Just before I declare myself ready to take on open-ended runs, I like to do a more carefully planned long run that I think of as my “safety” long run, as a test that I’m really up for running the distance. I’ve got a route that I’ve used for this purpose before that goes out and back along McNalley’s Alley, then in a figure-eight around Centennial Park.

Despite covering a bit over 4 miles, this route never has me much more than a mile from home, so if it turns out I’ve misjudged some aspect of my fitness and have to bail on the long run before it’s over, it’s not a big deal to just walk home.

So I did my “safety” long run today, and hereby declare myself fit for open-ended runs. It’ll be nice to get out and run wherever my fancy takes me.

Long walks

It happened this way: I suggested to Jackie that we might hike the full length of the Kal-Haven trail. She’s a long-distance walker from way back, so she said yes.

The Kal-Haven Trail is a rail trail. It runs from Kalamazoo to South Haven. It’s been around for a while. Steven and I bicycled it back when he was a grad student.

The trail has since been expanded into downtown Kalamazoo, but the part I’m thinking of has its eastern terminus just west of US 131 and runs 33.5 miles west to South Haven.

I thought about taking two days to hike the full length of the trail, but that seemed inconvenient. We do a mile in about 20 minutes, so the full length ought to a bit over 11 hours of walking (plus a couple of hours for lunch and breaks). We could probably find a bed and breakfast somewhere around the midpoint, but then what? Hike 6 hours the first day, check into the B&B, and then hang out for the rest of the day? Even if we had a very restful evening, we’d still be a bit tired and sore the next day, when we’d have to hike another 6 hours. Much better to just hike through in one go.

With that thought in mind, we’ve been doing some long walks to get into shape.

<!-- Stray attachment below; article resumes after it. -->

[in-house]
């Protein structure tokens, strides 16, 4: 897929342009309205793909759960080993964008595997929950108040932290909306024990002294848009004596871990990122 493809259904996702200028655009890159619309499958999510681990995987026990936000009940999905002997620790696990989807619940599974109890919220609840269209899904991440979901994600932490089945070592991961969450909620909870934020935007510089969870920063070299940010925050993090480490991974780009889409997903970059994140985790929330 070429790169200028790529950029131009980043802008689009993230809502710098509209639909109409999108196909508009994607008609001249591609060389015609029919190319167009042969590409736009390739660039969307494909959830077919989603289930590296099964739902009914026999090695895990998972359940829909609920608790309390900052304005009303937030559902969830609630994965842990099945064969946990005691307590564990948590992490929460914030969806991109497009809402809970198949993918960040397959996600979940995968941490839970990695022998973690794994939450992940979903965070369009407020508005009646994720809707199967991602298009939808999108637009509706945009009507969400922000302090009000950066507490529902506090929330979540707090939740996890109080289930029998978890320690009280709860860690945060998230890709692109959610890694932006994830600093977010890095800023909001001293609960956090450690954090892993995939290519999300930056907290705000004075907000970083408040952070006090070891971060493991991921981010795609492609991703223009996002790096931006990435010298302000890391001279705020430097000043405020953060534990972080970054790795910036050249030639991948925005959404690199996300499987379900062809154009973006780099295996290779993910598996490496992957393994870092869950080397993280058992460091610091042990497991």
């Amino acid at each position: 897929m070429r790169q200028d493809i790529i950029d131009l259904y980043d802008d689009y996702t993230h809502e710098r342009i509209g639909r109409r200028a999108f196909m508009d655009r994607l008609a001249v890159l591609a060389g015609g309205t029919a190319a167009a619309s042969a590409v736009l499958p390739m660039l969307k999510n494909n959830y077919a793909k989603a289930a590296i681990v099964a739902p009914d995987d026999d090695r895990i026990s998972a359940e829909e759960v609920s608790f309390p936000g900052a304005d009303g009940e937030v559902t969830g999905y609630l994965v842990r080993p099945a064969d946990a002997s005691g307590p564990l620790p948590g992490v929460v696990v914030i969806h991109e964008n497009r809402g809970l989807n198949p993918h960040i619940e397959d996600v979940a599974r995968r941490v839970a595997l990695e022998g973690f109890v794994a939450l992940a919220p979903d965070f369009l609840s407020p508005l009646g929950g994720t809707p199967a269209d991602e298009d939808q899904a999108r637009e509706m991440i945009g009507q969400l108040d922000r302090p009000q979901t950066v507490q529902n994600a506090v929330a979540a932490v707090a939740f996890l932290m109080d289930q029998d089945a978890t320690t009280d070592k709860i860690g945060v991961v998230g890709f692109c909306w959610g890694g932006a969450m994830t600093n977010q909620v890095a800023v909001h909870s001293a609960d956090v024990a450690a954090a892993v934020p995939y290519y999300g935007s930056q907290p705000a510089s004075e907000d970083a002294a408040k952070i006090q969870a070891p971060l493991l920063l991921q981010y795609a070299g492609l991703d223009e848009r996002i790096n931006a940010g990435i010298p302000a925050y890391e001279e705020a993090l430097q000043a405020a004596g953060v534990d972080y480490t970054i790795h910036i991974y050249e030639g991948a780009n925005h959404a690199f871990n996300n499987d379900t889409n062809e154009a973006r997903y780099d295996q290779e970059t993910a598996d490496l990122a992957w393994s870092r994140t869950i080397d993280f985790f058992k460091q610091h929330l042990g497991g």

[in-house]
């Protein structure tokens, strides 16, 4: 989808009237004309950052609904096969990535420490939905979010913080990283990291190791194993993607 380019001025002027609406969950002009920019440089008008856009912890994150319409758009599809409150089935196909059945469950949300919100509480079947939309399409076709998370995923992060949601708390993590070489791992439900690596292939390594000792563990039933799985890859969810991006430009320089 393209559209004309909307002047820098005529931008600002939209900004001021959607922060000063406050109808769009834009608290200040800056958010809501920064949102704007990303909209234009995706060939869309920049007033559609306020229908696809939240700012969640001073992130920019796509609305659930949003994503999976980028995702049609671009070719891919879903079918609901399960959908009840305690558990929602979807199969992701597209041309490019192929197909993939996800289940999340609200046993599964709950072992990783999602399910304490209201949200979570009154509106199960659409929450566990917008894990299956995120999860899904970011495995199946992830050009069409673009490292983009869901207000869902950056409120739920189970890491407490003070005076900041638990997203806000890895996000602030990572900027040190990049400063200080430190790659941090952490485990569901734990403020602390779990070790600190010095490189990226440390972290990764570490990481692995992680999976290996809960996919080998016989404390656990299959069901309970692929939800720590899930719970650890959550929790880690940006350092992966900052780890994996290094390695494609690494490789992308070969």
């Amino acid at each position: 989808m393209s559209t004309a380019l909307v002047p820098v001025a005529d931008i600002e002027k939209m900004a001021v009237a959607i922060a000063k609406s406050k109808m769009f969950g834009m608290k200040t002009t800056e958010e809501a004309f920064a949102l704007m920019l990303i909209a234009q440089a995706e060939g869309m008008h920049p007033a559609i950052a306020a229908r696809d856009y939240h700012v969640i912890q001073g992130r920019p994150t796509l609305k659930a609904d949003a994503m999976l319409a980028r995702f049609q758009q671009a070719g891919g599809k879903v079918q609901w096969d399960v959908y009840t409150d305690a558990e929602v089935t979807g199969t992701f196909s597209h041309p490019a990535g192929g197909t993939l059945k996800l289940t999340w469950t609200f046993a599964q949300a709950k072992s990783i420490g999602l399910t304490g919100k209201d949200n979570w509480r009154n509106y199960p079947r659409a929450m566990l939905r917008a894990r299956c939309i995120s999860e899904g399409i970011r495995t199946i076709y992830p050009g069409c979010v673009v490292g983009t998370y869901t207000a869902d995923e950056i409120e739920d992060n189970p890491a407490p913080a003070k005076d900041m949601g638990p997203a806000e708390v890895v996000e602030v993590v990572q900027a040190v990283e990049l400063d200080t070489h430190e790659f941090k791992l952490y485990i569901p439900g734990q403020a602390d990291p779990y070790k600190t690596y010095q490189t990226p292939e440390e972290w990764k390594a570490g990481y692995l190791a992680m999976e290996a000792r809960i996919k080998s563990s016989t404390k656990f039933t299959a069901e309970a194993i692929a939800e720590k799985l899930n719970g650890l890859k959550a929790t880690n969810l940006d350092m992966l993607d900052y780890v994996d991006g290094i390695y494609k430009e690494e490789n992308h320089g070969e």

We do walks of 3, 4, 5 miles pretty routinely, so I came up with a plan that leaves those ordinary walks alone, but now includes a long walk each week. We started with a 3 hour walk a couple of weeks ago. The plan calls for adding 30 minutes each week. Today’s hike was supposed to be 4 hours and cover around 12 miles.

I find it easier to motivate myself to go for a long hike if there’s a meal near the midpoint, so we came up with a route that gave us a bit more than 2 hours of walking and ended at a favorite restaurant located where we could walk home in a bit less than 2 hours. And our result matched our plan pretty well:

We walked to downtown Champaign and through West Side Park (and stopped for coffee at Pekara Bakery), then meandered through north Champaign to Douglass Park (and visited the Douglass branch of the Champaign Library), then we made our way to Busey Woods and hiked a bit of the trail there (and paused in the Anita Purves Nature Center), after which we turned south and hiked to Crane Alley where we stopped for lunch and beer. From there we pretty much headed straight home, although we did visit Art Mart in Lincoln Square and pause at the Champaign branch of the Champaign library (where we got coffee again, this time at Latte Da) along the way. (Map and workout info from Endomondo. The datapoint with an altitude of 0 is a glitch of some sort from a point where we lost GPS coverage.)

The total distance was 12.1 miles, right on target. It took us just over 6 hours, including a leisurely lunch plus two coffee breaks, so total time walking was probably right about 4 hours, exactly as planned. Our first miles were done at just under a 20-minute pace while our last miles were done at just over a 20-minute pace, so I figure I’ve got the timing about right.